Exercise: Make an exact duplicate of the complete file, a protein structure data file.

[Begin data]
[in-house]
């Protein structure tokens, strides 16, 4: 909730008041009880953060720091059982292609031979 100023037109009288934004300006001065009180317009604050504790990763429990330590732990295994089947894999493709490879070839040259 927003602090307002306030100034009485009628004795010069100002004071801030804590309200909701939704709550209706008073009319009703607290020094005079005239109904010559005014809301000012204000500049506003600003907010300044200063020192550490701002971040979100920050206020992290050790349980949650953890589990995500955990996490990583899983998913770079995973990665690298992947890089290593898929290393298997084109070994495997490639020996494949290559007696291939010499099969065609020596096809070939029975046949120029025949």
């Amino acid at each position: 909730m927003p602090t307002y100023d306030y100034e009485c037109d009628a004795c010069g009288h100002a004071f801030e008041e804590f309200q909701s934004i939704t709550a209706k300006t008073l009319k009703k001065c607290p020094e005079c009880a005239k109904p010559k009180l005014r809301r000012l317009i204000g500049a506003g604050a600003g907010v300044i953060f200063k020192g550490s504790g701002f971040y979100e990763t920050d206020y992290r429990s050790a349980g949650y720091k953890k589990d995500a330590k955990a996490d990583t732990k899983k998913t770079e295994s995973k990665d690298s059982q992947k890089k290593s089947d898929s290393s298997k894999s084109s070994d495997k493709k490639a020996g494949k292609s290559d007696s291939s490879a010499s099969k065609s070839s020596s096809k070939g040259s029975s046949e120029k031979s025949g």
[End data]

[in-house]
């Protein structure tokens, strides 16, 4: 909730008041009880953060720091059982292609031979 100023037109009288934004300006001065009180317009604050504790990763429990330590732990295994089947894999493709490879070839040259 927003602090307002306030100034009485009628004795010069100002004071801030804590309200909701939704709550209706008073009319009703607290020094005079005239109904010559005014809301000012204000500049506003600003907010300044200063020192550490701002971040979100920050206020992290050790349980949650953890589990995500955990996490990583899983998913770079995973990665690298992947890089290593898929290393298997084109070994495997490639020996494949290559007696291939010499099969065609020596096809070939029975046949120029025949």
């Amino acid at each position: 909730m927003p602090t307002y100023d306030y100034e009485c037109d009628a004795c010069g009288h100002a004071f801030e008041e804590f309200q909701s934004i939704t709550a209706k300006t008073l009319k009703k001065c607290p020094e005079c009880a005239k109904p010559k009180l005014r809301r000012l317009i204000g500049a506003g604050a600003g907010v300044i953060f200063k020192g550490s504790g701002f971040y979100e990763t920050d206020y992290r429990s050790a349980g949650y720091k953890k589990d995500a330590k955990a996490d990583t732990k899983k998913t770079e295994s995973k990665d690298s059982q992947k890089k290593s089947d898929s290393s298997k894999s084109s070994d495997k493709k490639a020996g494949k292609s290559d007696s291939s490879a010499s099969k065609s070839s020596s096809k070939g040259s029975s046949e120029k031979s025949g």